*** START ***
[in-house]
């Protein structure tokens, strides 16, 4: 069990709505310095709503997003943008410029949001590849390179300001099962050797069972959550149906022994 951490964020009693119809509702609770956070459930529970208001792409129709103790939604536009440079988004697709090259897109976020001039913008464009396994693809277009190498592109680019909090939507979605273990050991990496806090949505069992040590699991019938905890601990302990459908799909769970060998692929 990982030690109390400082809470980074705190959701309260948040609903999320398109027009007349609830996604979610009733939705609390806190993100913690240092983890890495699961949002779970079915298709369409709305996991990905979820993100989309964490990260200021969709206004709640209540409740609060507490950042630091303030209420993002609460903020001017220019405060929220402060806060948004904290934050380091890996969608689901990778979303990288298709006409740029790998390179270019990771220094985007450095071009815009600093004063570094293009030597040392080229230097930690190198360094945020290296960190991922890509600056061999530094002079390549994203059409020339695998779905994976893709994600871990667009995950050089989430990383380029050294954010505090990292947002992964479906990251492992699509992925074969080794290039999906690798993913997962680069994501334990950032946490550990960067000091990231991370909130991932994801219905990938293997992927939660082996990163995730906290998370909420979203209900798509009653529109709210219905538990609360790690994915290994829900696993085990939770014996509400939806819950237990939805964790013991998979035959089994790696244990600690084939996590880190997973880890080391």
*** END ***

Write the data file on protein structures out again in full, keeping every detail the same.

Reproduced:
[in-house]
């Protein structure tokens, strides 16, 4: 069990709505310095709503997003943008410029949001590849390179300001099962050797069972959550149906022994 951490964020009693119809509702609770956070459930529970208001792409129709103790939604536009440079988004697709090259897109976020001039913008464009396994693809277009190498592109680019909090939507979605273990050991990496806090949505069992040590699991019938905890601990302990459908799909769970060998692929 990982030690109390400082809470980074705190959701309260948040609903999320398109027009007349609830996604979610009733939705609390806190993100913690240092983890890495699961949002779970079915298709369409709305996991990905979820993100989309964490990260200021969709206004709640209540409740609060507490950042630091303030209420993002609460903020001017220019405060929220402060806060948004904290934050380091890996969608689901990778979303990288298709006409740029790998390179270019990771220094985007450095071009815009600093004063570094293009030597040392080229230097930690190198360094945020290296960190991922890509600056061999530094002079390549994203059409020339695998779905994976893709994600871990667009995950050089989430990383380029050294954010505090990292947002992964479906990251492992699509992925074969080794290039999906690798993913997962680069994501334990950032946490550990960067000091990231991370909130991932994801219905990938293997992927939660082996990163995730906290998370909420979203209900798509009653529109709210219905538990609360790690994915290994829900696993085990939770014996509400939806819950237990939805964790013991998979035959089994790696244990600690084939996590880190997973880890080391």